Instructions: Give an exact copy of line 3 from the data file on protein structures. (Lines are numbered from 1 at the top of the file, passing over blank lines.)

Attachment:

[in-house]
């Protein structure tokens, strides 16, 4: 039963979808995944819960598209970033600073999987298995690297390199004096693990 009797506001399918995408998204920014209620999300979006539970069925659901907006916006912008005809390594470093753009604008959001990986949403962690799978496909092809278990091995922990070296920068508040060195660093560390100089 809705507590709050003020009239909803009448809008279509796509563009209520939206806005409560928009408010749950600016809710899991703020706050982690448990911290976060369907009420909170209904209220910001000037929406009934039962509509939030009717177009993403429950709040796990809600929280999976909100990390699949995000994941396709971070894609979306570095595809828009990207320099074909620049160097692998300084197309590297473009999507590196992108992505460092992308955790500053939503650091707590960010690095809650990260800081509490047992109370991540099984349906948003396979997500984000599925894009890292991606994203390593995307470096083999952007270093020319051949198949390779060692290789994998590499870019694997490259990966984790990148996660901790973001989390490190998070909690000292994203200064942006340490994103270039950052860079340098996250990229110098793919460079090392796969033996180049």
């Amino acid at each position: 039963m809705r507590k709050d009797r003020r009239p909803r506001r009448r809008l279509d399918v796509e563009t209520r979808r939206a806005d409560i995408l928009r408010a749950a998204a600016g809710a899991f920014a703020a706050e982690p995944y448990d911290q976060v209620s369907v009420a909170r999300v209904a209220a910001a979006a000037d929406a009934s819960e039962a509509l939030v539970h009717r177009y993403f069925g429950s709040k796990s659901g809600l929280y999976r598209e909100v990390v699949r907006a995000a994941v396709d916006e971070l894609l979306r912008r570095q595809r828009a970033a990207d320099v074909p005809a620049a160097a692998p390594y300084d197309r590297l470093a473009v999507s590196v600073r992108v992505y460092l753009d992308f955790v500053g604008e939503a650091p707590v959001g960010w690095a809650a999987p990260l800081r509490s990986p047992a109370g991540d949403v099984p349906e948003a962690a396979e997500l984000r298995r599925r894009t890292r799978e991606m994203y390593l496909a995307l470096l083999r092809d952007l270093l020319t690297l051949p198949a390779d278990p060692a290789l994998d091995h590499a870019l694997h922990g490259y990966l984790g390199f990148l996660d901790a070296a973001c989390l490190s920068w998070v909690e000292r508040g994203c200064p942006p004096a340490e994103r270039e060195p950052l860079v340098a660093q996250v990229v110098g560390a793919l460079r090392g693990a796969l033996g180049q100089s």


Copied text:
């Amino acid at each position: 039963m809705r507590k709050d009797r003020r009239p909803r506001r009448r809008l279509d399918v796509e563009t209520r979808r939206a806005d409560i995408l928009r408010a749950a998204a600016g809710a899991f920014a703020a706050e982690p995944y448990d911290q976060v209620s369907v009420a909170r999300v209904a209220a910001a979006a000037d929406a009934s819960e039962a509509l939030v539970h009717r177009y993403f069925g429950s709040k796990s659901g809600l929280y999976r598209e909100v990390v699949r907006a995000a994941v396709d916006e971070l894609l979306r912008r570095q595809r828009a970033a990207d320099v074909p005809a620049a160097a692998p390594y300084d197309r590297l470093a473009v999507s590196v600073r992108v992505y460092l753009d992308f955790v500053g604008e939503a650091p707590v959001g960010w690095a809650a999987p990260l800081r509490s990986p047992a109370g991540d949403v099984p349906e948003a962690a396979e997500l984000r298995r599925r894009t890292r799978e991606m994203y390593l496909a995307l470096l083999r092809d952007l270093l020319t690297l051949p198949a390779d278990p060692a290789l994998d091995h590499a870019l694997h922990g490259y990966l984790g390199f990148l996660d901790a070296a973001c989390l490190s920068w998070v909690e000292r508040g994203c200064p942006p004096a340490e994103r270039e060195p950052l860079v340098a660093q996250v990229v110098g560390a793919l460079r090392g693990a796969l033996g180049q100089s």